The Kill Command in Linux

How to Use the Kill Command in Linux

Each Linux system runs several processes. Not every process behaves in the manner we want them to.

Let’s say one process become starts to consume too much memory and causing instability in the system.

To handle this situation, we need to ensure that the process is terminated. We can do this using the kill command.


In this tutorial, we’ll learn the fundamentals of processes and how to use the kill command.


  • Access to a Linux machine. I’ll be using an Ubuntu 20.04 machine throughout this tutorial.
  • Acting as a non-root sudo user to ensure a secure environment

What is a Process?

Before we deep dive into the kill command, we should understand the concept of a process.

Let’s assume that we started a Webserver in Ubuntu. A process is triggered for the Webserver to perform specific tasks. As long as the Webserver runs, the process continues to run. When we shut down the program, the process is terminated gracefully.

We can run several processes in Ubuntu at once.

Each process has its permissions and is designed to perform specific tasks.

For example, the Webserver process is meant to do a specific task, and a text editor is designed to run another task. Each process runs in its own virtual address space, due to which if one process crashes, the other processes are not impacted.

Each process has a state, which changes dynamically. A process may have states, which can be running, waiting, stopped, or zombie.

Need to Kill a Process

Let’s assume that we are working on an application in Ubuntu. After a while, the application becomes unresponsive. We close the application. In this case, the process of this application keeps running. We attempt to start the application, but again, the application does not work.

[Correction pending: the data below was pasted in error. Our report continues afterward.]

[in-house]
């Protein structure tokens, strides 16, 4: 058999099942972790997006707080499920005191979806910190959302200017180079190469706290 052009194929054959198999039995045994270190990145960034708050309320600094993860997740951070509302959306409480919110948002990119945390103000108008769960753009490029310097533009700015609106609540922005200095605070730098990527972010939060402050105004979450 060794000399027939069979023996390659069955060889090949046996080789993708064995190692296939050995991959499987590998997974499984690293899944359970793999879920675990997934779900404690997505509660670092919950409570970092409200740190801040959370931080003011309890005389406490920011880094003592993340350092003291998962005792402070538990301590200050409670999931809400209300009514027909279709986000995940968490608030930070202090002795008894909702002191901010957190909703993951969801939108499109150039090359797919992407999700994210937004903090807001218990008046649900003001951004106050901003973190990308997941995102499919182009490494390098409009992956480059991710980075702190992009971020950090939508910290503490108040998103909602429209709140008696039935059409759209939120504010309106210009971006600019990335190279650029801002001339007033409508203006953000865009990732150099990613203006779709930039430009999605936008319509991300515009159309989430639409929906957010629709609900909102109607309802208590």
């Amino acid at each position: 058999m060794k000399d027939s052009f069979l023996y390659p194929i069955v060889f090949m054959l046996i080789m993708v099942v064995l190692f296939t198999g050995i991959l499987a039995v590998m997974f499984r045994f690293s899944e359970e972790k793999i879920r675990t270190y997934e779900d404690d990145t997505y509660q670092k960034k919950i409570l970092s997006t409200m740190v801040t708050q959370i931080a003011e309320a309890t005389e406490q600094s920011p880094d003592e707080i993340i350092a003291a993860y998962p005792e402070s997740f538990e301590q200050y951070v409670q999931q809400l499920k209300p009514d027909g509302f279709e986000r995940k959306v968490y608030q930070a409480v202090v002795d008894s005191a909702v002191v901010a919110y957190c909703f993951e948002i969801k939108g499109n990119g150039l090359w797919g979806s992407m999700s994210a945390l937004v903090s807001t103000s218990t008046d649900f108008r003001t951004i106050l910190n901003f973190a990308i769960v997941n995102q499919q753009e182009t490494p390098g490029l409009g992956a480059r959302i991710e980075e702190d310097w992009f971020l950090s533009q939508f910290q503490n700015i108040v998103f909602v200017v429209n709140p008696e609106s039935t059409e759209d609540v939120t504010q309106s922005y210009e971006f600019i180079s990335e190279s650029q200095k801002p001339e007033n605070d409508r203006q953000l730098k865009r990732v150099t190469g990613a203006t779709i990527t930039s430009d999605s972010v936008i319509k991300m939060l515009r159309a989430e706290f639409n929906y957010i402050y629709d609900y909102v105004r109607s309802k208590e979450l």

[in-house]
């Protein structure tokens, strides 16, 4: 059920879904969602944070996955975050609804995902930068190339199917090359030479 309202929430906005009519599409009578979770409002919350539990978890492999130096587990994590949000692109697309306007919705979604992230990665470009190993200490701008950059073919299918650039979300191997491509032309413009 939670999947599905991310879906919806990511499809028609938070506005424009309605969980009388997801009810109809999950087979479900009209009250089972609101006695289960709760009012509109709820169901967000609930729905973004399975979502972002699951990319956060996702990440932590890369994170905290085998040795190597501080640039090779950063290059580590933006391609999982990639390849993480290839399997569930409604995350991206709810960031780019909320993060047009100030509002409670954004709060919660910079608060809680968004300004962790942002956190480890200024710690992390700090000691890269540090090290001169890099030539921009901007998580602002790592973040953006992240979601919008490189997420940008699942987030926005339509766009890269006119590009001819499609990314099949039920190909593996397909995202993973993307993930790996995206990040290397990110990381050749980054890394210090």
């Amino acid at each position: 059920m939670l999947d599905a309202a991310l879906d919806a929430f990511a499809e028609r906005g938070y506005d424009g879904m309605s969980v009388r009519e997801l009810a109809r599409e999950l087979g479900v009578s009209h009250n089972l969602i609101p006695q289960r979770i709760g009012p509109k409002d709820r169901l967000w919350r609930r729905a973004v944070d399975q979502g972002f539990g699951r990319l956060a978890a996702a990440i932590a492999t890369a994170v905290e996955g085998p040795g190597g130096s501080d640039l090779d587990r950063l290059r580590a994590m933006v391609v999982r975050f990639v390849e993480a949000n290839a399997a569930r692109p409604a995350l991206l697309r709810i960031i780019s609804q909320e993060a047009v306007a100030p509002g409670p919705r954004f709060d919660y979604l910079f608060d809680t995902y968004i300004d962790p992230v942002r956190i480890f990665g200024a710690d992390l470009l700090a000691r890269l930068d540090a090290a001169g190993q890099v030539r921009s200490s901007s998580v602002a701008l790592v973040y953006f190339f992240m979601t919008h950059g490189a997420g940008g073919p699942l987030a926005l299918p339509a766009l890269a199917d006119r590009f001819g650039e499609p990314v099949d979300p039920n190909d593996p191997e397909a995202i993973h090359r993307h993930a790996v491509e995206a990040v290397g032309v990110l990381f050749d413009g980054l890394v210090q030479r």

The solution to this is to terminate the process.

If a process is running, it consumes the system resources and may not allow the unresponsive application to start again. When we terminate the process, it allows the application to start and create a new process.


It is also important to note that a user without administrative access can only terminate their own processes. They cannot terminate anyone’s process.

For example, a user named john can kill the process that he has started. He cannot kill processes for matt unless he uses the sudo command.

The root user can kill any process that may be running.

SIGTERM – Terminate Processes Gracefully

When terminating a process, by default, Linux sends the SIGTERM signal to the process. The SIGTERM terminates the process gracefully and properly.

SIGKILL – Terminate Processes Forcefully

On the other hand, the SIGKILL terminates a process forcefully. When using SIGKILL, we can either use the SIGKILL phrase or the associated number, which is 9. For example, we can use either one of these commands:

kill -9 5558

Alternatively, we can use the following command:

kill -SIGKILL 5558

Both these commands provide the same results and terminate the process forcefully.

Other than these two signals, there are various other signals available. We can find the information about these signals using the following command:

kill -l

kill -l

As shown in the screenshot, there are a total of 64 signal types. We can use any of these with the kill or killall commands.

For example, we can use commands like:

kill -SIGKILL 5558